New film shows the musician’s side of working with people with dementia

A little while ago, our Wishing Well programme with people with dementia was featured on BBC South East. Shortly after, we received a very moving letter from the daughter of one of our participants, thanking us for, “giving me my Mum back, albeit briefly”. She had seen her Mum on the film, smiling gently and singing song lyrics with our musicians. Her response was subtle, but showed more engagement than her daughter had seen in many months. It brought her comfort to know that her Mum could still experience joy.

It takes skill to create a musical interaction on a busy hospital ward; to work with someone with dementia to find that song from their personal sound track that holds so much meaning for them it brings them back into the world. Our Musicians in Healthcare are all professionals. We have in depth training and a strong vocation to do this work as well as a deeply held belief that no-one is beyond the reach of music, based on personal experience of hundreds of interactions and a growing evidence base from the media and academia.

Our new short film, funded by Arts Council England and made by Sarah West of West Creative explores how we use music making to build a bridge across the anxiety and isolation that the condition causes and to help people connect with the world around them again. One Nurse described this as like “watching a flower unfurl”. I hope the film encapsulates that.

Jo White, Wishing Well Programme Manager

Rhys and The Royal Alex on BBC South East

Thank you to BBC South East Today and BBC Children in Need for choosing our Wishing Well Music in Healthcare programme to highlight on the news. We are thrilled to be supported by Pudsey Bear so that we can continue to bring music to sick children at the Royal Alexandra Children’s Hospital. Thanks to the wonderful children, families, doctors and nurses of the High Dependency Unit for being a part of the film.

“And so the music plays” A new blog by Lucy Frost

“And so the music plays” A new blog by Lucy Frost, Dementia Specialist Nurse and Wishing Well music champion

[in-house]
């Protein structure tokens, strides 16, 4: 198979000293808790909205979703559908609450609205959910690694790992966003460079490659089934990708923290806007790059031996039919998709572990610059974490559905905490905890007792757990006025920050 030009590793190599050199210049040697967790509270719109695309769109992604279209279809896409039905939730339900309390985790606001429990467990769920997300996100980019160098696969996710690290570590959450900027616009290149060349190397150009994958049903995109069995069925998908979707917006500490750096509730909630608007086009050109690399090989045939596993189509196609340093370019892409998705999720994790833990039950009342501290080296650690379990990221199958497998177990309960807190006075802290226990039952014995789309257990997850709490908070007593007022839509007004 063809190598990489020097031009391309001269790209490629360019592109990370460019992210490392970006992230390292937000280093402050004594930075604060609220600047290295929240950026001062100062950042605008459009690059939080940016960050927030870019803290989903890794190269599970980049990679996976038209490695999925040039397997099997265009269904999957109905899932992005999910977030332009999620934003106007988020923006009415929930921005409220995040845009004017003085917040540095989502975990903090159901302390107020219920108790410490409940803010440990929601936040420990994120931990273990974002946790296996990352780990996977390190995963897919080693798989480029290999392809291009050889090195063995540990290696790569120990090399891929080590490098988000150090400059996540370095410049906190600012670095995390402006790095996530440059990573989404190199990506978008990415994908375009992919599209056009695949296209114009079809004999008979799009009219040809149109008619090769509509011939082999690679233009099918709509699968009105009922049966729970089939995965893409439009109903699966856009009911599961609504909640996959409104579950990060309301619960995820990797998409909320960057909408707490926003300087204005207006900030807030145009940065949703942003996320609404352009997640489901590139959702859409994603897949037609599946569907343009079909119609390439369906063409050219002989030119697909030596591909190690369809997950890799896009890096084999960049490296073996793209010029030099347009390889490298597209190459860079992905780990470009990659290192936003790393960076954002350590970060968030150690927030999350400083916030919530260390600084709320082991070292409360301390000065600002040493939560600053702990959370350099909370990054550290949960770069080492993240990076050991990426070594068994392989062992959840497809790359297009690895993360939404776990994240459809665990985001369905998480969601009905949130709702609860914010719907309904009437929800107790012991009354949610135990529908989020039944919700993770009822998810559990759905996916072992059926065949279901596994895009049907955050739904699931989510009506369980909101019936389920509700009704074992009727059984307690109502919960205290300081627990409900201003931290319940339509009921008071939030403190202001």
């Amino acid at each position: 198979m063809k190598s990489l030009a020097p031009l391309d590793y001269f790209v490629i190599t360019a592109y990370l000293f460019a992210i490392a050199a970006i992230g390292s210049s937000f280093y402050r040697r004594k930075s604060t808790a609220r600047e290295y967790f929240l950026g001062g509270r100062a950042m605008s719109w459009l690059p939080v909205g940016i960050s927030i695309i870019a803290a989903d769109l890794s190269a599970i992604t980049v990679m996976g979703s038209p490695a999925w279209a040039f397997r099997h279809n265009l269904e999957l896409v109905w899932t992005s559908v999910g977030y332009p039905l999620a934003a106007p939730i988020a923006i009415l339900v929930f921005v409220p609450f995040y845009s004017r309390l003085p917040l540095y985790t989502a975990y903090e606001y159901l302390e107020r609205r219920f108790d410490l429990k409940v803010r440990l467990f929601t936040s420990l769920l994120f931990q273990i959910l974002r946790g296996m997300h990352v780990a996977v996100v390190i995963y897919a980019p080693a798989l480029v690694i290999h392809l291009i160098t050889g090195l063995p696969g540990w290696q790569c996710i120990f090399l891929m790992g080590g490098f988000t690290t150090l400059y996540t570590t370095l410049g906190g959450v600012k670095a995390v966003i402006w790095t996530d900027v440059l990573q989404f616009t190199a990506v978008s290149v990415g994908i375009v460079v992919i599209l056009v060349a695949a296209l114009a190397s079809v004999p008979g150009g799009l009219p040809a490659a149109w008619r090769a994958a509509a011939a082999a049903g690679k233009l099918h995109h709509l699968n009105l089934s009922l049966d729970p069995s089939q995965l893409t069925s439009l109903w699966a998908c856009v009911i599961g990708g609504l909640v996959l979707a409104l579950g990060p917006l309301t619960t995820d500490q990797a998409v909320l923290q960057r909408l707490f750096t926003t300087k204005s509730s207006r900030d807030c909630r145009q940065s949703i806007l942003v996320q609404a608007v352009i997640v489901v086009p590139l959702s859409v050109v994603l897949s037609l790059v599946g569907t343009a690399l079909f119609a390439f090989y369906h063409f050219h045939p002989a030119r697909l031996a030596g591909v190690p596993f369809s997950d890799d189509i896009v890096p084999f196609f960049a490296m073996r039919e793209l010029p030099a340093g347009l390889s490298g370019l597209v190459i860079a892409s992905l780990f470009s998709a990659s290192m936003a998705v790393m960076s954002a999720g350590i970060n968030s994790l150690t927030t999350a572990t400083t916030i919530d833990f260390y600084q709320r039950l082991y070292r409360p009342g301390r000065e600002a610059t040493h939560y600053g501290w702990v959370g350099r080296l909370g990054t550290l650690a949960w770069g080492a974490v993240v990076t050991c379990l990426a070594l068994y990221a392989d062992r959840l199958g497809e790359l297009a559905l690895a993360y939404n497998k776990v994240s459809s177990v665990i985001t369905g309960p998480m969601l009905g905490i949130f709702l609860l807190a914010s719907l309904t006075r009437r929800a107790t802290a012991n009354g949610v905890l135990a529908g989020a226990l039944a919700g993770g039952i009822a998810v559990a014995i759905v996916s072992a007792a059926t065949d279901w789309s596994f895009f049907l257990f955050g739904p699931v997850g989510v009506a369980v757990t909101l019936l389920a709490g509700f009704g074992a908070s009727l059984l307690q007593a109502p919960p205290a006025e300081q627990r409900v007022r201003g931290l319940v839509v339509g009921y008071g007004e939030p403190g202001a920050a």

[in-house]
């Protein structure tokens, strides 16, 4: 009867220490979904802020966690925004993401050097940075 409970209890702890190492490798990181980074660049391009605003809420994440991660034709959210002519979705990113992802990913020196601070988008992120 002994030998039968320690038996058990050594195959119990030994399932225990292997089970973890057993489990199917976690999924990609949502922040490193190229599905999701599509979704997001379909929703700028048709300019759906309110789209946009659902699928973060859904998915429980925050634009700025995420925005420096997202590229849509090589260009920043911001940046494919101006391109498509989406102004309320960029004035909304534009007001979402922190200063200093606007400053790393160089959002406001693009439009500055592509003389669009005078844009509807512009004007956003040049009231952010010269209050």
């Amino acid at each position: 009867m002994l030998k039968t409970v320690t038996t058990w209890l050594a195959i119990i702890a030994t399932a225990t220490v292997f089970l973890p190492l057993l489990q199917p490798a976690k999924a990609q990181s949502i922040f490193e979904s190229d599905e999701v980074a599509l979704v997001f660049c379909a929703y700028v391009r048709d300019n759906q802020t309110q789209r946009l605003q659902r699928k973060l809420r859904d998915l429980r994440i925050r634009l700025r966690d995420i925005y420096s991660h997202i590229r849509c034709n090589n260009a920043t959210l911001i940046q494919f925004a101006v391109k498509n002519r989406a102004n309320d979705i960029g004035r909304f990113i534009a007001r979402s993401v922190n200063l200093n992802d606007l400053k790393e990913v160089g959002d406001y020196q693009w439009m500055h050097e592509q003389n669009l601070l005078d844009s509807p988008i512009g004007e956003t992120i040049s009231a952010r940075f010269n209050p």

Several months ago we arranged screenings of the documentary film Alive Inside to NHS and social care colleagues, as well as members of the public.  The aim was to use the messages about the potential power of music in making a connection with a person living with an advancing dementia.  We hoped this would help health professionals think about how to use music in the care settings in which they were based to help start interactions with people they were supporting.  We hoped that people working in the dementia care field would meet other interested colleagues, get talking to members of the public who came, and share experiences and ideas.

I know, from working alongside people with dementia and their carers as I do, that music can be emotional.  However, reconnecting with these emotions triggered by hearing a favourite song or piece of music is indeed so powerful it can actually bring someone back to reconnecting with who they are.

Over 500 people attended the screenings, and we received hundreds of ‘pledges’ from people letting us know what they might do to bring more music into the lives of people living with dementia.  This included a local care home investing in personal music players for residents, and a local community choir going into local care homes to sing with people (Note the sing with / not for)  This was all about music with people with dementia, and making it personal.

At around the same time, Wishing Well Music in Healthcare, a local progranme delivered by Rhythmix music charity had begun to work with people with dementia in hospital.  This project was supported by the Dementia Care Team at the hospital, and had a small amount of funding.

I met with Jo White from Wishing Well, and quickly came to the realisation I had to do whatever I could to support this project, and make it count.  Hospital can be a difficult place for a person with dementia, and this was something that could lighten the mood, and change the space.

We were so moved by the impact the sessions have had on the people who have been involved, people living with dementia and those caring for them, we decided to make a film about it!  Sarah West , a local Brighton based film maker agreed to help us, and the people you see in the film were very generous in allowing their experiences to be shared.  Go to our “Film” tab to see the result!

Projects like these can only be continued where there is funding to support them, and the sad fact is there is just not enough music playing in the lives of people with dementia, particularly those people who can no longer always rely on spoken words.

The impact of music seems to be such that it enhances wellbeing.  Music as a recognised intervention for communicating with a person with dementia, is an area that requires ongoing research and evaluation.  It may then become clear how using music in the right way helps make better outcomes for people.  As the evidence base grows, so does the case for bringing music into hospitals and care homes routinely.

No one should be denied the opportunity to  reconnect with their own personal playlist, which is the soundtrack to our feelings and memories – The Wishing Well Project can do much more with the right support to make it happen.